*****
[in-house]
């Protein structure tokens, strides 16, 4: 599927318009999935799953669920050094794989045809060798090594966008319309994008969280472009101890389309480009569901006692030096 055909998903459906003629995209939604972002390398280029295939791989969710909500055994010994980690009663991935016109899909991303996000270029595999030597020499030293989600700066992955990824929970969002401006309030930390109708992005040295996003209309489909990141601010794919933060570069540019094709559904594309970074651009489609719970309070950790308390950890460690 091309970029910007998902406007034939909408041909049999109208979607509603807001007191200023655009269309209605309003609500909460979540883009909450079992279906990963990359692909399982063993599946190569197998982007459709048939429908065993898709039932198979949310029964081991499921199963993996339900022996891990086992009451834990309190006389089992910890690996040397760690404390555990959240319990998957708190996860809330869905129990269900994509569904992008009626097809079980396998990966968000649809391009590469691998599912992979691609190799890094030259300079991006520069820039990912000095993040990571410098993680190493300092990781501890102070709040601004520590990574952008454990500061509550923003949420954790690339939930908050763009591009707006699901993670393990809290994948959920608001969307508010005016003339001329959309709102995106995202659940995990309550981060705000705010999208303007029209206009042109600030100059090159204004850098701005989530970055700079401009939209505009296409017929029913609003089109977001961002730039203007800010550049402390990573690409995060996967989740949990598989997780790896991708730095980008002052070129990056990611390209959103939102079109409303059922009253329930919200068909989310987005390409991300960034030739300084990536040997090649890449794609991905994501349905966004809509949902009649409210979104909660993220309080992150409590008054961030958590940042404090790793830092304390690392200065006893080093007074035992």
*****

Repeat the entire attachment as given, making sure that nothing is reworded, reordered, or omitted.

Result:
[in-house]
């Protein structure tokens, strides 16, 4: 599927318009999935799953669920050094794989045809060798090594966008319309994008969280472009101890389309480009569901006692030096 055909998903459906003629995209939604972002390398280029295939791989969710909500055994010994980690009663991935016109899909991303996000270029595999030597020499030293989600700066992955990824929970969002401006309030930390109708992005040295996003209309489909990141601010794919933060570069540019094709559904594309970074651009489609719970309070950790308390950890460690 091309970029910007998902406007034939909408041909049999109208979607509603807001007191200023655009269309209605309003609500909460979540883009909450079992279906990963990359692909399982063993599946190569197998982007459709048939429908065993898709039932198979949310029964081991499921199963993996339900022996891990086992009451834990309190006389089992910890690996040397760690404390555990959240319990998957708190996860809330869905129990269900994509569904992008009626097809079980396998990966968000649809391009590469691998599912992979691609190799890094030259300079991006520069820039990912000095993040990571410098993680190493300092990781501890102070709040601004520590990574952008454990500061509550923003949420954790690339939930908050763009591009707006699901993670393990809290994948959920608001969307508010005016003339001329959309709102995106995202659940995990309550981060705000705010999208303007029209206009042109600030100059090159204004850098701005989530970055700079401009939209505009296409017929029913609003089109977001961002730039203007800010550049402390990573690409995060996967989740949990598989997780790896991708730095980008002052070129990056990611390209959103939102079109409303059922009253329930919200068909989310987005390409991300960034030739300084990536040997090649890449794609991905994501349905966004809509949902009649409210979104909660993220309080992150409590008054961030958590940042404090790793830092304390690392200065006893080093007074035992």